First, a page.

Boundary Value Problems

throughout , subject to given Dirichlet or Neumann boundary conditions on . The charge density distribution, , is assumed to be known throughout . This type of problem is called a

Similarly to the approach taken in Section 2.3, we can solve Poisson's equation by means of a Green's function, , that satisfies

In fact, it follows from Equation (25) [because , by symmetry] that

where

(241) |

throughout . Here, the function is chosen in such a manner as to satisfy the boundary conditions on . Making use of Green's theorem, (220), where , we find that

Here, use has been made of Equations (23), (238), and (239). Note, incidentally, that the divergence theorem, combined with Equation (239), yields

Consider the Dirichlet problem in which is known on , but is unknown. We can construct an appropriate Green's function for this problem, , where

by choosing the function in Equation (240) in such a manner that

when lies on . It then follows from Equation (242) that

Hence, the potential is specified in terms of integrals over known functions throughout and on .

It is possible to prove that the Dirichlet Green's function is symmetric with respect to its arguments. In other words,

(247) |

Making use of Green's theorem, (220), where and , we find that

However, by definition, , , and when lies on . Hence,

(248) |

which yields

(249) |

It is also possible to demonstrate that the Dirichlet Green's function is unique. Proceeding in the usual fashion, suppose that there are two different functions, and , that both satisfy Equations (244) and (245). It follows that satisfies

(250) |

throughout , subject to the boundary condition

(251) |

when lies on . However, we saw in Section 2.2 that the only solution to this problem is for in or on . Hence, the functions and are identical, and the Dirichlet Green's function is unique. It follows that the potential specified in Equation (246) is also unique.

Consider the Neumann problem in which is known on , but is unknown. In this case, the obvious ansatz, when lies on , is incorrect, because it is inconsistent with the constraint (243). The simplest ansatz that works is a choice of in Equation (240) such that

(252) |

when lies on . Hence, Equation (242) yields

where is the average value of the potential on . This average value can be absorbed into the arbitrary constant that can always be added to a scalar potential. Thus, the potential is again specified in terms of integrals over known functions throughout and on .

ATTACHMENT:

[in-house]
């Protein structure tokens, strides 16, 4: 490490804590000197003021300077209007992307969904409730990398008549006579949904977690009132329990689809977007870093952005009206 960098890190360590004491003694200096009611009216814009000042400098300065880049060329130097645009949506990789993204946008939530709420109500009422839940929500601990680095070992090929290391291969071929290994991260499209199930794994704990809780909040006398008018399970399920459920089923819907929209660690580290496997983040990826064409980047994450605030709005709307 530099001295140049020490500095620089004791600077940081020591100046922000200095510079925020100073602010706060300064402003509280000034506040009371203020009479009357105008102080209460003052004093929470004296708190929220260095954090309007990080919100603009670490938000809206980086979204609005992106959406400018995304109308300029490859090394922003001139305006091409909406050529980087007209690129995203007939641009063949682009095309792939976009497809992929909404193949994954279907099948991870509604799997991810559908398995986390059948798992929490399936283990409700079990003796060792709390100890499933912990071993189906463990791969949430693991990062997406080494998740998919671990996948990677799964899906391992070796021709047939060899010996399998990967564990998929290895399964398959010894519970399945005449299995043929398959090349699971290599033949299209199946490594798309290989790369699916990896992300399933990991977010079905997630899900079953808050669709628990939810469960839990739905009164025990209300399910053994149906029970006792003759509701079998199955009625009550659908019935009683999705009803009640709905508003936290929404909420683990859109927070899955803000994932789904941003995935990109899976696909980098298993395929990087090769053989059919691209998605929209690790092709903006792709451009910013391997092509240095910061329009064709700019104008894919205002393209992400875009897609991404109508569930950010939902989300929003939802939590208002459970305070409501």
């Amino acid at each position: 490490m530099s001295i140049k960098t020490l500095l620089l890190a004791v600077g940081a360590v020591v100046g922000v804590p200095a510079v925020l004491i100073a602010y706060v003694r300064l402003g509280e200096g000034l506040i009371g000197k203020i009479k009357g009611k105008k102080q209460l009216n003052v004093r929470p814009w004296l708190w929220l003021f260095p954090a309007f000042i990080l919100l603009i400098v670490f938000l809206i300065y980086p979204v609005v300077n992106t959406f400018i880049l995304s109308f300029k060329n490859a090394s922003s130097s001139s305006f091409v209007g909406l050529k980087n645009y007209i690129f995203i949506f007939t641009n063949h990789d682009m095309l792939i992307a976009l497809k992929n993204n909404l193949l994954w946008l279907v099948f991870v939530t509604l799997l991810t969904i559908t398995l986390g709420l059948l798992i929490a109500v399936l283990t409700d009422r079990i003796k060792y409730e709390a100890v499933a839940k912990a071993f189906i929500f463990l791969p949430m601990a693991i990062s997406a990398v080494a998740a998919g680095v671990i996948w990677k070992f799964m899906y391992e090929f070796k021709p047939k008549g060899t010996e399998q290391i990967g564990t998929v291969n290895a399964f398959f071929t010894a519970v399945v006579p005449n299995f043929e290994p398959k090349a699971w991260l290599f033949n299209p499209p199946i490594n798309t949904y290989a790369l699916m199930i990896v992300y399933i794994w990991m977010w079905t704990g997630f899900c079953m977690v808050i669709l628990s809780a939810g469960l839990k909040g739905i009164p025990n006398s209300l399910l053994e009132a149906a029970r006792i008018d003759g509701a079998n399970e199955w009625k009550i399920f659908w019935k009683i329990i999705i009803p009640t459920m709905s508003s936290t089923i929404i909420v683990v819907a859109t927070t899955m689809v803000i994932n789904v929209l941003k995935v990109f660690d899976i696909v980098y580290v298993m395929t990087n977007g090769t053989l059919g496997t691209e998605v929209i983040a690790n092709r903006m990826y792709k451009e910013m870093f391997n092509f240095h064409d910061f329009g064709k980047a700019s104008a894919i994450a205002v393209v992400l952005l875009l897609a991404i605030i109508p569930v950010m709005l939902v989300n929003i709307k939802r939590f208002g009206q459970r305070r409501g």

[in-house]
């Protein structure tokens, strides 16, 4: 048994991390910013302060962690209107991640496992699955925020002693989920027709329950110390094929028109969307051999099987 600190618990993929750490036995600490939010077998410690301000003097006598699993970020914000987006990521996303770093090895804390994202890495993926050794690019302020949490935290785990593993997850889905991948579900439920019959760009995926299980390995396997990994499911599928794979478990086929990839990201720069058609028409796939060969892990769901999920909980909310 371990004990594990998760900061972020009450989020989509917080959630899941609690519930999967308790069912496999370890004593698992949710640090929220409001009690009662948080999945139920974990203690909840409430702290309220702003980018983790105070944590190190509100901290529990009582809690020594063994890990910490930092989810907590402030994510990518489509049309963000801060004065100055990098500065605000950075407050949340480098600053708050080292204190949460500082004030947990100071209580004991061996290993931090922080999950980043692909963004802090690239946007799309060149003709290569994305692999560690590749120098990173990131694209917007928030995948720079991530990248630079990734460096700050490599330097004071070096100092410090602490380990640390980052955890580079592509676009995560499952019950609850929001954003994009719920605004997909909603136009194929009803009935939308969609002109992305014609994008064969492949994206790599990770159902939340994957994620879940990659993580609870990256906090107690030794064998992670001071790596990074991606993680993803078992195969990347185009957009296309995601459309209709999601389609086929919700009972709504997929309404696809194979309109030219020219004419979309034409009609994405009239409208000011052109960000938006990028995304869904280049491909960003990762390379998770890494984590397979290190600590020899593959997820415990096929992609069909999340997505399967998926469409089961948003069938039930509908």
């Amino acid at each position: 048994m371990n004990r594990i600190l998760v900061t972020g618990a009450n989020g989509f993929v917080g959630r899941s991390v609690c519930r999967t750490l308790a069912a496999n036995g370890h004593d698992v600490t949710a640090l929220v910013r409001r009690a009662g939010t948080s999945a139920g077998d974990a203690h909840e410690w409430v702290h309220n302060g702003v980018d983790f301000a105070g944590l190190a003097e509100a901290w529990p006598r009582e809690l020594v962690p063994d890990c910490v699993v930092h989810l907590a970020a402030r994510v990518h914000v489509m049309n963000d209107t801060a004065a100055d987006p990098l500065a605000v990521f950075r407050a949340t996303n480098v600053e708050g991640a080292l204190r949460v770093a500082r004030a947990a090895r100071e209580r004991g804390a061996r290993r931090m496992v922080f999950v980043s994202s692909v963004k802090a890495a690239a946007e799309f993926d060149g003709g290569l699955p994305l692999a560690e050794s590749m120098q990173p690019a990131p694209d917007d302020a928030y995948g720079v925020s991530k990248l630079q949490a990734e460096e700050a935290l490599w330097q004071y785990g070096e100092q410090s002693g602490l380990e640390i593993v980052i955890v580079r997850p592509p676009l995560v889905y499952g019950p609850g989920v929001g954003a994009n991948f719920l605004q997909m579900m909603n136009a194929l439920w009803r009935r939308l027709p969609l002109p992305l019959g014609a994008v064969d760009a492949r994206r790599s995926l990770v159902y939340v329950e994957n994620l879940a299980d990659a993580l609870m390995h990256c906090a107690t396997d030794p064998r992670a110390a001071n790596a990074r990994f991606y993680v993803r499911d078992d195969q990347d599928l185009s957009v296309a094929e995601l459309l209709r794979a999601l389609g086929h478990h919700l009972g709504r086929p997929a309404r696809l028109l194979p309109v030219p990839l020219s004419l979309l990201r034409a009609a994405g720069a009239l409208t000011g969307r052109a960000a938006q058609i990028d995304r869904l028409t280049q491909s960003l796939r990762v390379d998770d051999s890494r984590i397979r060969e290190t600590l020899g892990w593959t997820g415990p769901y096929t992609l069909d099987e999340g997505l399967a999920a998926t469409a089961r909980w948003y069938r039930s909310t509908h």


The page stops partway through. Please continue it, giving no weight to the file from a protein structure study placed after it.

It is possible to prove that the Neumann Green's function can be chosen in such a manner that it is symmetric with respect to its arguments. In other words,

(254) |

Consider a Neumann Green's function that is not symmetric with respect to its arguments. That is, an asymmetric function which satisfies

(255) |

and

(256) |

when lies on . Consider

(257) |

where is arbitrary. It follows that

(258) |

and

(259) |

when lies on . Hence, is also a valid Neumann Green's function. Making use of Green's theorem, (220), where and , we find that

(260) |

We deduce that is symmetric provided that . We can ensure that this is the case by choosing

(261) |

Thus, given an asymmetric Neumann Green's function, it is always possible to construct a symmetric Green's function that satisfies

and

when lies on .

We can also show that the symmetric Neumann Green's function is unique. Proceeding in the usual fashion, suppose that there are two different functions, and , that both satisfy Equations (263)--(265). It follows that satisfies

(265) |

throughout , subject to the boundary condition

(266) |

when lies on . Equation (130) can be written

(267) |

Suppose that . It follows that

(268) |

which implies that

(269) |

where is arbitrary. However, also satisfies

(270) |

Hence, , and the Green's function is unique. It follows that the potential specified in Equation (254) is also unique (up to an arbitrary additive constant).

Finally, the fact that the Green's function for Poisson's equation, , is (or can be chosen to be) symmetric implies from Equation (239) that

(271) |

because .